Genni Lee Hester


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breath awareness for mindful runners

It is my favorite time of year to run! I hope this post gives you practical information to make the most of your autumn workout regimen. If you’re not in the Northern Hemisphere, I bet this will still be useful for your year-round workouts.

A couple of years ago I came across an intriguing book titled Chi Running: A Revolutionary Approach to Effortless, Injury-Free Running by Danny Dreyer and Katherine Dreyer. Although I was training for a marathon that summer, I was more enticed by the use of Chi in Dreyer’s title than the latter verb. Unfortunately I did not experience the injury-free part of chi running while hitting fifty plus miles a week; I wound up with a double hairline fracture in my left foot.

            Luckily this road did not have a dead-end, and I came away with three lessons chi running teaches that have expanded my running regimen. First I learned the importance of midfoot striking (especially for long distance runners). I also discovered the practice of bodily alignment; however, the most valuable seed chi running planted in my mind is the practice of breath/mind awareness while running.

            There are three main areas where runners’ feet strike: forefoot, midfoot, and heelfoot. By becoming aware of my running strike, I noticed a trend of forefoot striking during longer runs and heelfoot striking during sprint workouts. Besides my hairline fractures, I also had problems with my lumbar back and meniscus pain in my right knee. I began running with the intention of midfoot striking. The intention was challenging at first – old habits die hard. Furthermore, my running times slowed down, so my ego died hard with my foot strikes. A close friend of mine, who happens to be an ultra marathon runner, knew exactly what I needed to help the transition, a pair of Newton Trainers. These shoes are advantageous because extra cushion is on the midfoot, versus the heelfoot like most running shoes; ergo, Newton’s naturally support as well as enhance midfoot striking.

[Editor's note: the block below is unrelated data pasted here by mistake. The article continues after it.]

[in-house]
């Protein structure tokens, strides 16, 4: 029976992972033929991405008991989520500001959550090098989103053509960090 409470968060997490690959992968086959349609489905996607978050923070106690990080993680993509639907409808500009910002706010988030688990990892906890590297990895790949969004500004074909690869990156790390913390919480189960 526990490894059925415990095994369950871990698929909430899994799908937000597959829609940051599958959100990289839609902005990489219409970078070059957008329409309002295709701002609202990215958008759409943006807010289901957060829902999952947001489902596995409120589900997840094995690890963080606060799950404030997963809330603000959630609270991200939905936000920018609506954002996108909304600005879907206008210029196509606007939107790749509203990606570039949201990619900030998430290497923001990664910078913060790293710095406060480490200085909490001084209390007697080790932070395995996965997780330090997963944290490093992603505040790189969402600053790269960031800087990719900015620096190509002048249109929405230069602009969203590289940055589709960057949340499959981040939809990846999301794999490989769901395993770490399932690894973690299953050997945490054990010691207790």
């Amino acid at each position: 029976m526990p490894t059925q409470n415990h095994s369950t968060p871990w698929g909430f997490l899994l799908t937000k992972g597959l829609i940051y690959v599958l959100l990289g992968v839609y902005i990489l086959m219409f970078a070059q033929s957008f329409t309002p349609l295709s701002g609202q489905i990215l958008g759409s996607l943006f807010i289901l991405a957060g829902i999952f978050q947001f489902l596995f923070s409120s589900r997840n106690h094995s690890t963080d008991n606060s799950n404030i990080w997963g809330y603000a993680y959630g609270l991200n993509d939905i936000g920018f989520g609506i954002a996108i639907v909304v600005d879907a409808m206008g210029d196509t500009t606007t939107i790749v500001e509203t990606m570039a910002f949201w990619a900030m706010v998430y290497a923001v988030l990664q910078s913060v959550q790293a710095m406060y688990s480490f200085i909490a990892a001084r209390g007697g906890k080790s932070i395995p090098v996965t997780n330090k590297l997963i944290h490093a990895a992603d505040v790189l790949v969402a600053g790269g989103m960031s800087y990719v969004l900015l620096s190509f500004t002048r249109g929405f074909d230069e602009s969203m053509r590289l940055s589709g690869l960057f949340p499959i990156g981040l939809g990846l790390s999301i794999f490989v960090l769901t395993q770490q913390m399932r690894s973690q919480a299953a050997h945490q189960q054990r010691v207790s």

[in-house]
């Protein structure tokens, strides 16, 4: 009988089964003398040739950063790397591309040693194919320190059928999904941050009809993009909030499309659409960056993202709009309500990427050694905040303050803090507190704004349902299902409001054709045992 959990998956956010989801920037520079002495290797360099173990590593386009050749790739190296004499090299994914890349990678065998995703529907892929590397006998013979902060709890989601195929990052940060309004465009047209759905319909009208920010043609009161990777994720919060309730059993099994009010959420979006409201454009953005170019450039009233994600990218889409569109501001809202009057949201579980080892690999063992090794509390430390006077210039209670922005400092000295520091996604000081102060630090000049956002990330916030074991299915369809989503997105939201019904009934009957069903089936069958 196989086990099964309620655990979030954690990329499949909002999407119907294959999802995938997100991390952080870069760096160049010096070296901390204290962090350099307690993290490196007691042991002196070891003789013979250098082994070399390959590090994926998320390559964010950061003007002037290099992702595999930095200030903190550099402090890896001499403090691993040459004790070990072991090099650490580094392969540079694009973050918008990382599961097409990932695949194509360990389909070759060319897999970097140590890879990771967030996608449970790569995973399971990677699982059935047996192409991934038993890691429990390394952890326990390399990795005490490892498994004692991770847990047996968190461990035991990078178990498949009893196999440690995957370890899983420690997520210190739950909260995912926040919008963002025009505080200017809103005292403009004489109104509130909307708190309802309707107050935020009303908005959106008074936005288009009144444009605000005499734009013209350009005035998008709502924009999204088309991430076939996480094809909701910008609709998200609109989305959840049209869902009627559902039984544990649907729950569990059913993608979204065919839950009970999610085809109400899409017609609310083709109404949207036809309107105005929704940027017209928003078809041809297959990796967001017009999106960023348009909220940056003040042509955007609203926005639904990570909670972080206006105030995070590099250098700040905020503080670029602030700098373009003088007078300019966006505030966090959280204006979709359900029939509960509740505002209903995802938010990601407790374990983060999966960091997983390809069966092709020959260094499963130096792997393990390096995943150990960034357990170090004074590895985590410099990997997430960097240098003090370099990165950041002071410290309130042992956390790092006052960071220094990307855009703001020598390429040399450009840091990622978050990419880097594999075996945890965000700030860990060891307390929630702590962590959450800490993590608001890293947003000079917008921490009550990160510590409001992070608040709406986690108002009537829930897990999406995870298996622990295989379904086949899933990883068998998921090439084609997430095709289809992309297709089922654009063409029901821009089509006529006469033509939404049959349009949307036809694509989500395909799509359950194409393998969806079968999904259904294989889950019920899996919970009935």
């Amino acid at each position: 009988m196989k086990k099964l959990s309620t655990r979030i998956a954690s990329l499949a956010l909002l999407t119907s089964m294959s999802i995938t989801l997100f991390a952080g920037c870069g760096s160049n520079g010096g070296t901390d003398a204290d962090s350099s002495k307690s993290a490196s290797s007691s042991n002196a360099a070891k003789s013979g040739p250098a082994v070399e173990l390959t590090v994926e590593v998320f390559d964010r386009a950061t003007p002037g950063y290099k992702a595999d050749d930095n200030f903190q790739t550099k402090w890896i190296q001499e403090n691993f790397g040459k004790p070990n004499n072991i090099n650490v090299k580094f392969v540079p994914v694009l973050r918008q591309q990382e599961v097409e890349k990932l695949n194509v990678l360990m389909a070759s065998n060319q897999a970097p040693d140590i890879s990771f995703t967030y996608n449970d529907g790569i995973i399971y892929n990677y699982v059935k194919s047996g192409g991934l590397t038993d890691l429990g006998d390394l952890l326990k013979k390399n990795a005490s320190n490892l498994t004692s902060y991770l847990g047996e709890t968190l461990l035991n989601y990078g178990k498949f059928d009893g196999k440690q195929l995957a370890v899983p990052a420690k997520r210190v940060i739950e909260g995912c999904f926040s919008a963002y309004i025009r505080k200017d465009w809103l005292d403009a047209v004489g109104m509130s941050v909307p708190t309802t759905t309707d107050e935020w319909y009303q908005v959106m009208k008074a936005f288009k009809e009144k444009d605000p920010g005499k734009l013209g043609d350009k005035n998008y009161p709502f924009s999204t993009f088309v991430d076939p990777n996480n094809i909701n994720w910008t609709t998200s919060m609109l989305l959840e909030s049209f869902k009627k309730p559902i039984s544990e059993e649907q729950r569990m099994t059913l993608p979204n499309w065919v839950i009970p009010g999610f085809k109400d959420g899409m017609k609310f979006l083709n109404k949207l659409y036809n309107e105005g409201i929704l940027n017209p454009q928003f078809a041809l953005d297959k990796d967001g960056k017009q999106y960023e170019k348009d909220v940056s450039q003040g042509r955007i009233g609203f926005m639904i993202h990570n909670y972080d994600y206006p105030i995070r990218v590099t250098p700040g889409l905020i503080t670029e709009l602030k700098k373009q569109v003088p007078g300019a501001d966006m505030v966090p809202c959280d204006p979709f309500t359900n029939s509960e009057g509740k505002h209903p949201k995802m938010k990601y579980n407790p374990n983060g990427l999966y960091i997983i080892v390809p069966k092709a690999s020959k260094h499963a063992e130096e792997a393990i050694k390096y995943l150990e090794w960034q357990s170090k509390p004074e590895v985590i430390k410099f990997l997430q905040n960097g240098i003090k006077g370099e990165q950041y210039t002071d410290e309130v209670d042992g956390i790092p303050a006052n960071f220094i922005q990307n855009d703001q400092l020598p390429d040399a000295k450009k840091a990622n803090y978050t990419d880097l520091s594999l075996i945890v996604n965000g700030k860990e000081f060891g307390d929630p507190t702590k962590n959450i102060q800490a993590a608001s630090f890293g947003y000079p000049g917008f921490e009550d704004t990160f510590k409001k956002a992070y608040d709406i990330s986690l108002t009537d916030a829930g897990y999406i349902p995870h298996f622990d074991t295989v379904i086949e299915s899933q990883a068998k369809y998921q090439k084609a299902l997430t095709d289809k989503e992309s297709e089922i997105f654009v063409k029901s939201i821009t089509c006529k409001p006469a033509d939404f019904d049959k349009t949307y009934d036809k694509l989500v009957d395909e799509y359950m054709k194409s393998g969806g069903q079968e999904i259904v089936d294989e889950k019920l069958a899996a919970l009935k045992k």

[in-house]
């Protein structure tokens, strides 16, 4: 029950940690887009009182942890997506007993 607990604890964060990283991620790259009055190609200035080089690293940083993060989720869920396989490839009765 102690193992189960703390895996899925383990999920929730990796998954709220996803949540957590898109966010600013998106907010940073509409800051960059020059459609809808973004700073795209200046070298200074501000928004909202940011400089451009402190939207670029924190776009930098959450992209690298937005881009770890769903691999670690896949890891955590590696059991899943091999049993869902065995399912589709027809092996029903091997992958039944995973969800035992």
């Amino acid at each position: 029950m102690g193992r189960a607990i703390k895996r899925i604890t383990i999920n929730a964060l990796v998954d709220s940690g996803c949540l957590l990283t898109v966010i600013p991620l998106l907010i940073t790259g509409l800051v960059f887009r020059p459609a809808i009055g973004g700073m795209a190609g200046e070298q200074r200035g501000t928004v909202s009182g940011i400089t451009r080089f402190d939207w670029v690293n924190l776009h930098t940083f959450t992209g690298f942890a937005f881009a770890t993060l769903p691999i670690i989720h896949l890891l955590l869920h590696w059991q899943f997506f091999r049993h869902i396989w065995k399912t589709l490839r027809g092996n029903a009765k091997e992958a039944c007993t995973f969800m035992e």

Newton's

Newton’s

            Midfoot striking allows me to find better bodily alignment while running. In asana yoga the foundation standing posture is Tadasana (mountain pose). In preparation for tadasana awareness begins with the feet, making sure weight is distributed evenly amongst all points of the feet. Awareness then glides up to the ankles, hips, and shoulders. By simply bringing the major joints into order, one has better posture and skeletal alignment. Bodily alignment, coupled with midfoot striking, has made my runs more comfortable. Consequently, it has also tremendously improved my back and knee difficulties.

            Good running posture does not only help the physical body, it also helps with the chi or prana body (the pranamaya kosha in yoga). The Chi Running phenomenon inspired my practice of breath awareness during running, yet as a yoga instructor my knowledge of vitality is rooted within the concept of prana found in the Hatha Yoga tradition rather than the concept of qi within TCM (Traditional Chinese Medicine). Pranayama, yogic breathing techniques, are just as essential to yoga practice as asana postures. In order to focus my mind before a run, I practice deep breathing on the way to the park. By making my exhaled breath twice as long as my inhale, I imagine my pranic body being prepped for the run. Before beginning my run I take Tadasana, finding my posture. The first 108 breathes of my run I use as Japa (repetitive mantra) meditation, simply using OM on the exhale. Through warming up the mind and breath, my running practice becomes a place to revitalize pranic energy rather than waste it.

            This blog entry does not aim at getting you to look at a book, buy a new pair of running shoes, or participate in a yoga class; however, I hope these ideas inspire you to not only reconsider where your mind is during physical activity, but also to see the connections you can find in your own life. Instead of seeing running and yoga as two distinct activities, I have added depth to both practices through understanding the connections between the two. Just as a lamp will not turn on without being plugged into the wall, our mind/body will not light up unless we connect it to its prana or qi.